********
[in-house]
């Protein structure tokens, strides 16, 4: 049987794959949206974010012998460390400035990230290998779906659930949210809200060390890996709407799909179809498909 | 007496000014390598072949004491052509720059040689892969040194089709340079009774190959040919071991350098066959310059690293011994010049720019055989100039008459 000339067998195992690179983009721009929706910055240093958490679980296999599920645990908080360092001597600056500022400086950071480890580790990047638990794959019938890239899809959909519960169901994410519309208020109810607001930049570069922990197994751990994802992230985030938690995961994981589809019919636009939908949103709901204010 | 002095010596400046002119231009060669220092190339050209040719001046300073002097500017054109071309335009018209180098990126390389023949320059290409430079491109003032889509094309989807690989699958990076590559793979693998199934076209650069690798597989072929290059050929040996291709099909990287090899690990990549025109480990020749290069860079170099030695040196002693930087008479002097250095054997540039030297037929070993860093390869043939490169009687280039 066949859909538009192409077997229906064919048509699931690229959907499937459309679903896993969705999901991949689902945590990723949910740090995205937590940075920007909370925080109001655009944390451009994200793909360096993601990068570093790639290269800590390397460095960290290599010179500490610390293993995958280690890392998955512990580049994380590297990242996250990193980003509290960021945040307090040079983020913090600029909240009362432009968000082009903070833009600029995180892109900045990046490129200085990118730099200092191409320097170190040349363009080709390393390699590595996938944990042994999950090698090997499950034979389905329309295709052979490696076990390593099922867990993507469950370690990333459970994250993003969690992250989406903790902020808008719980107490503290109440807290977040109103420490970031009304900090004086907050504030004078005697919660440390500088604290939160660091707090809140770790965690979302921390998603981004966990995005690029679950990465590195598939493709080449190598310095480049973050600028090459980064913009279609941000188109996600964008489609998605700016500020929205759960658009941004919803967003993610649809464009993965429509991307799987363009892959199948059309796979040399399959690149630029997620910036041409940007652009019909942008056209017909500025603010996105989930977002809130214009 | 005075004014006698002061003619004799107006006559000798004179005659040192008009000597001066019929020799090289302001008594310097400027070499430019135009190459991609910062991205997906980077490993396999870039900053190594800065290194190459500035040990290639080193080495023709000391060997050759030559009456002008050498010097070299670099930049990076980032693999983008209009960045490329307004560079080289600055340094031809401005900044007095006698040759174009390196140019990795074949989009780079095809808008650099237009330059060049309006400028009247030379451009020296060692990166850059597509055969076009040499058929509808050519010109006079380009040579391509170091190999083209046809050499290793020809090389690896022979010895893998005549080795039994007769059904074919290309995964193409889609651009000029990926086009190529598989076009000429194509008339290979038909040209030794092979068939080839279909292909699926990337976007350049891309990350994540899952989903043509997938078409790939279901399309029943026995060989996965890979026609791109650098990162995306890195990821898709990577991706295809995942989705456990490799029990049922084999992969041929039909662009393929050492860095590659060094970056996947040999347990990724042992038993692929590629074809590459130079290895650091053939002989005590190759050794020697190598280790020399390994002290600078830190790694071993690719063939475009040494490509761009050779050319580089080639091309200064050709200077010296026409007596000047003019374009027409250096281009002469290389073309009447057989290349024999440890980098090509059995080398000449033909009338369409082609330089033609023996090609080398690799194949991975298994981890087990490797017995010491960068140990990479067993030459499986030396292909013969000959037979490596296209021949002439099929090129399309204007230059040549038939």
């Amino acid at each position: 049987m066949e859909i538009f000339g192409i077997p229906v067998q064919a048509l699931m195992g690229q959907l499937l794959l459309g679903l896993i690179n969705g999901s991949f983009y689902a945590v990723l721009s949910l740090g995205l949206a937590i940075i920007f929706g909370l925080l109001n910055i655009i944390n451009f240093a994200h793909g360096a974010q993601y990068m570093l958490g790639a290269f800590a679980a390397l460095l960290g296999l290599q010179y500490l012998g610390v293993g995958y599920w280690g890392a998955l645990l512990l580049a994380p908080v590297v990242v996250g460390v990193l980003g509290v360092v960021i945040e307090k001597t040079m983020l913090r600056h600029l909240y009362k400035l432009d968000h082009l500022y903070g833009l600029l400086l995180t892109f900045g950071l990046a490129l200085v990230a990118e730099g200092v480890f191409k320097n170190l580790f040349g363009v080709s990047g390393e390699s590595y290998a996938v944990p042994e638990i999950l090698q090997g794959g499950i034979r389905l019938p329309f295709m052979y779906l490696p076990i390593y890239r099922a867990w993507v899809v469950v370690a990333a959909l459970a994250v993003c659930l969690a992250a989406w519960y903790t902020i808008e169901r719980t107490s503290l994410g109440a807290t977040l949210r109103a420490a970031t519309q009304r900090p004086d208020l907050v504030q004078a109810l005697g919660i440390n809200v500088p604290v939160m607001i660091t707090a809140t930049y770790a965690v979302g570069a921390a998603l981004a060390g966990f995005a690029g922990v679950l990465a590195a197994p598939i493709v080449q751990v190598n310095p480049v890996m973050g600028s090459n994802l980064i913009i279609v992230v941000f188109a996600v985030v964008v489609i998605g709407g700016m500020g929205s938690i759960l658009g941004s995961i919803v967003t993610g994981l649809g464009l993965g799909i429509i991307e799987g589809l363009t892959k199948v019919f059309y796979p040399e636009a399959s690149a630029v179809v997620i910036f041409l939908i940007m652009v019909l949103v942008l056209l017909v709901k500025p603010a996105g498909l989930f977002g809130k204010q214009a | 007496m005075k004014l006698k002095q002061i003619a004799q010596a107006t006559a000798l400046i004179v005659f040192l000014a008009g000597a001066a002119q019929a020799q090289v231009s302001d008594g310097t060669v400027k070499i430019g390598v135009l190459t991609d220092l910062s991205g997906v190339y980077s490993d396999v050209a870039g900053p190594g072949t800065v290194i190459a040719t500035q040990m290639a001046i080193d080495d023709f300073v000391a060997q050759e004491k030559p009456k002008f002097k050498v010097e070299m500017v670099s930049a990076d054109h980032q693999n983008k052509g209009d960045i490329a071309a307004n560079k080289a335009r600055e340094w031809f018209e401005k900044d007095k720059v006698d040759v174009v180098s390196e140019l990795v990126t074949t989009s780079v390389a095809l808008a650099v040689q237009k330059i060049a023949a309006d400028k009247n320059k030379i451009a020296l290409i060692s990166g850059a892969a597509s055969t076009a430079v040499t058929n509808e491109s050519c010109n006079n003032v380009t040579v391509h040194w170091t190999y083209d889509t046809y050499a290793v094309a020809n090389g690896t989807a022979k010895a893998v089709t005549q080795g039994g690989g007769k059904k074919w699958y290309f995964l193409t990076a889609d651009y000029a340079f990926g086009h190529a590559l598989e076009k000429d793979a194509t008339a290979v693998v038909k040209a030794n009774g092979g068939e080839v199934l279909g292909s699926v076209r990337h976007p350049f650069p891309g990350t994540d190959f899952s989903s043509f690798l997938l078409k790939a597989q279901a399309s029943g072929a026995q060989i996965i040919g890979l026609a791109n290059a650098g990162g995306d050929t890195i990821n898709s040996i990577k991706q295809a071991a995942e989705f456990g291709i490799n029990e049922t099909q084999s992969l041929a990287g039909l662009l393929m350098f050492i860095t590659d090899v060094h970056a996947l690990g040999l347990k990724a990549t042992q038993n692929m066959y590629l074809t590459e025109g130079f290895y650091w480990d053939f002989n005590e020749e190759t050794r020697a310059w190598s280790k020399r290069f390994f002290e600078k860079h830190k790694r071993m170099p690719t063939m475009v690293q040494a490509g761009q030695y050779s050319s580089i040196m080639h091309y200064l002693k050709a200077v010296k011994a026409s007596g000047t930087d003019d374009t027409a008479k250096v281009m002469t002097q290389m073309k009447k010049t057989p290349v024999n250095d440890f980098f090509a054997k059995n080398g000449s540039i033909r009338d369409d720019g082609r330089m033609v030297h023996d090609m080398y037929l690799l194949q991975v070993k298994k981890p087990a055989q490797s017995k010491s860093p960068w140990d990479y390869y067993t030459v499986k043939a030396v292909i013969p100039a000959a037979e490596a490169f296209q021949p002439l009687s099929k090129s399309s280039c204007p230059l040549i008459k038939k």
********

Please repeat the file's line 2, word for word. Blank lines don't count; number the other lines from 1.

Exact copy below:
């Protein structure tokens, strides 16, 4: 049987794959949206974010012998460390400035990230290998779906659930949210809200060390890996709407799909179809498909 | 007496000014390598072949004491052509720059040689892969040194089709340079009774190959040919071991350098066959310059690293011994010049720019055989100039008459 000339067998195992690179983009721009929706910055240093958490679980296999599920645990908080360092001597600056500022400086950071480890580790990047638990794959019938890239899809959909519960169901994410519309208020109810607001930049570069922990197994751990994802992230985030938690995961994981589809019919636009939908949103709901204010 | 002095010596400046002119231009060669220092190339050209040719001046300073002097500017054109071309335009018209180098990126390389023949320059290409430079491109003032889509094309989807690989699958990076590559793979693998199934076209650069690798597989072929290059050929040996291709099909990287090899690990990549025109480990020749290069860079170099030695040196002693930087008479002097250095054997540039030297037929070993860093390869043939490169009687280039 066949859909538009192409077997229906064919048509699931690229959907499937459309679903896993969705999901991949689902945590990723949910740090995205937590940075920007909370925080109001655009944390451009994200793909360096993601990068570093790639290269800590390397460095960290290599010179500490610390293993995958280690890392998955512990580049994380590297990242996250990193980003509290960021945040307090040079983020913090600029909240009362432009968000082009903070833009600029995180892109900045990046490129200085990118730099200092191409320097170190040349363009080709390393390699590595996938944990042994999950090698090997499950034979389905329309295709052979490696076990390593099922867990993507469950370690990333459970994250993003969690992250989406903790902020808008719980107490503290109440807290977040109103420490970031009304900090004086907050504030004078005697919660440390500088604290939160660091707090809140770790965690979302921390998603981004966990995005690029679950990465590195598939493709080449190598310095480049973050600028090459980064913009279609941000188109996600964008489609998605700016500020929205759960658009941004919803967003993610649809464009993965429509991307799987363009892959199948059309796979040399399959690149630029997620910036041409940007652009019909942008056209017909500025603010996105989930977002809130214009 | 005075004014006698002061003619004799107006006559000798004179005659040192008009000597001066019929020799090289302001008594310097400027070499430019135009190459991609910062991205997906980077490993396999870039900053190594800065290194190459500035040990290639080193080495023709000391060997050759030559009456002008050498010097070299670099930049990076980032693999983008209009960045490329307004560079080289600055340094031809401005900044007095006698040759174009390196140019990795074949989009780079095809808008650099237009330059060049309006400028009247030379451009020296060692990166850059597509055969076009040499058929509808050519010109006079380009040579391509170091190999083209046809050499290793020809090389690896022979010895893998005549080795039994007769059904074919290309995964193409889609651009000029990926086009190529598989076009000429194509008339290979038909040209030794092979068939080839279909292909699926990337976007350049891309990350994540899952989903043509997938078409790939279901399309029943026995060989996965890979026609791109650098990162995306890195990821898709990577991706295809995942989705456990490799029990049922084999992969041929039909662009393929050492860095590659060094970056996947040999347990990724042992038993692929590629074809590459130079290895650091053939002989005590190759050794020697190598280790020399390994002290600078830190790694071993690719063939475009040494490509761009050779050319580089080639091309200064050709200077010296026409007596000047003019374009027409250096281009002469290389073309009447057989290349024999440890980098090509059995080398000449033909009338369409082609330089033609023996090609080398690799194949991975298994981890087990490797017995010491960068140990990479067993030459499986030396292909013969000959037979490596296209021949002439099929090129399309204007230059040549038939």